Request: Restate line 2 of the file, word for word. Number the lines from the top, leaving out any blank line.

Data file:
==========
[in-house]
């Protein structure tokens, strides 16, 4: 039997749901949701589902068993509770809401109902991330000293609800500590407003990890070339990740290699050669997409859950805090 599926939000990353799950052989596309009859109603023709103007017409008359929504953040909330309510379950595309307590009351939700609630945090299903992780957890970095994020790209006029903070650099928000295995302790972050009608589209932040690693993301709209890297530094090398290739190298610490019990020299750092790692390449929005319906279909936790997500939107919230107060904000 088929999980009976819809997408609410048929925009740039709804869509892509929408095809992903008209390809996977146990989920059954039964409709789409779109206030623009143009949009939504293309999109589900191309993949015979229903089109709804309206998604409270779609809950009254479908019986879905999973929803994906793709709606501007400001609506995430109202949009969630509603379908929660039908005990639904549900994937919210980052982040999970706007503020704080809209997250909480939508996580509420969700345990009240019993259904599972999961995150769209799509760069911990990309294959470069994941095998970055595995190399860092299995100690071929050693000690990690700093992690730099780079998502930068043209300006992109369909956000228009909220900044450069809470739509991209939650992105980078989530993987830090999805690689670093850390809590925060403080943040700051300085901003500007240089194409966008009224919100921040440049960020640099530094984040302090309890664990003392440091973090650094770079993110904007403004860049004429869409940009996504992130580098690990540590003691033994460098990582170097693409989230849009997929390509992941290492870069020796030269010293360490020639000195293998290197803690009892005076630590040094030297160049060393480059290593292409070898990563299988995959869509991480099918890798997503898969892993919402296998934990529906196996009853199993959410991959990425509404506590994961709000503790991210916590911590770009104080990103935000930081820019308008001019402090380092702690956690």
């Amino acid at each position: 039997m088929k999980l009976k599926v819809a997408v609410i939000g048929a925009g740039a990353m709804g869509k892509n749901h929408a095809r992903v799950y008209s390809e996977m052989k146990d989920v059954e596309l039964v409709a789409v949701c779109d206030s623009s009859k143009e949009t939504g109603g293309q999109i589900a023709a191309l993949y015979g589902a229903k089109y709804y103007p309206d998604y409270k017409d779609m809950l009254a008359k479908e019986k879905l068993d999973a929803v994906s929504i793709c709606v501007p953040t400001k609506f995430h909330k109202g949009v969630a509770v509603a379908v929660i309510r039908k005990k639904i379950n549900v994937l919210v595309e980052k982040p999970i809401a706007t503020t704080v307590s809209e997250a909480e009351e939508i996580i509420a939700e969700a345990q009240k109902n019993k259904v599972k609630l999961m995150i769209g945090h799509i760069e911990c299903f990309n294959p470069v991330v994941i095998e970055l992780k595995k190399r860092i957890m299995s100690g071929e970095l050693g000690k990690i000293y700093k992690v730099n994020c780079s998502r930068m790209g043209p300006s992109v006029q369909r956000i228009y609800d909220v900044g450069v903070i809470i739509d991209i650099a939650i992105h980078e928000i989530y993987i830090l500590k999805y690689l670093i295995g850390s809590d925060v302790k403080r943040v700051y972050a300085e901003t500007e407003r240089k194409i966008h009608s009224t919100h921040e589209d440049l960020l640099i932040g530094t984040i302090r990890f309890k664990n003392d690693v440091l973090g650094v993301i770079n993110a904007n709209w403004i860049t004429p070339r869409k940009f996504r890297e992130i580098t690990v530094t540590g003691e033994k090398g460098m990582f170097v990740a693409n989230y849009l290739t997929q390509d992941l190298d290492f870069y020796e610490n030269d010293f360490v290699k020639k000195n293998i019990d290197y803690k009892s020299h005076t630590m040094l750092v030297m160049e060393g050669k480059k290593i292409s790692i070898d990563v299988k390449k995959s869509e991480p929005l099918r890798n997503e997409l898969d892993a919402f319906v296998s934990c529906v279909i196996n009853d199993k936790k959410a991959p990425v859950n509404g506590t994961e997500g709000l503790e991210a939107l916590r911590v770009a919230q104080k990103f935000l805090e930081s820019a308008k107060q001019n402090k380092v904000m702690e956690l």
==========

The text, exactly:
């Protein structure tokens, strides 16, 4: 039997749901949701589902068993509770809401109902991330000293609800500590407003990890070339990740290699050669997409859950805090 599926939000990353799950052989596309009859109603023709103007017409008359929504953040909330309510379950595309307590009351939700609630945090299903992780957890970095994020790209006029903070650099928000295995302790972050009608589209932040690693993301709209890297530094090398290739190298610490019990020299750092790692390449929005319906279909936790997500939107919230107060904000 088929999980009976819809997408609410048929925009740039709804869509892509929408095809992903008209390809996977146990989920059954039964409709789409779109206030623009143009949009939504293309999109589900191309993949015979229903089109709804309206998604409270779609809950009254479908019986879905999973929803994906793709709606501007400001609506995430109202949009969630509603379908929660039908005990639904549900994937919210980052982040999970706007503020704080809209997250909480939508996580509420969700345990009240019993259904599972999961995150769209799509760069911990990309294959470069994941095998970055595995190399860092299995100690071929050693000690990690700093992690730099780079998502930068043209300006992109369909956000228009909220900044450069809470739509991209939650992105980078989530993987830090999805690689670093850390809590925060403080943040700051300085901003500007240089194409966008009224919100921040440049960020640099530094984040302090309890664990003392440091973090650094770079993110904007403004860049004429869409940009996504992130580098690990540590003691033994460098990582170097693409989230849009997929390509992941290492870069020796030269010293360490020639000195293998290197803690009892005076630590040094030297160049060393480059290593292409070898990563299988995959869509991480099918890798997503898969892993919402296998934990529906196996009853199993959410991959990425509404506590994961709000503790991210916590911590770009104080990103935000930081820019308008001019402090380092702690956690």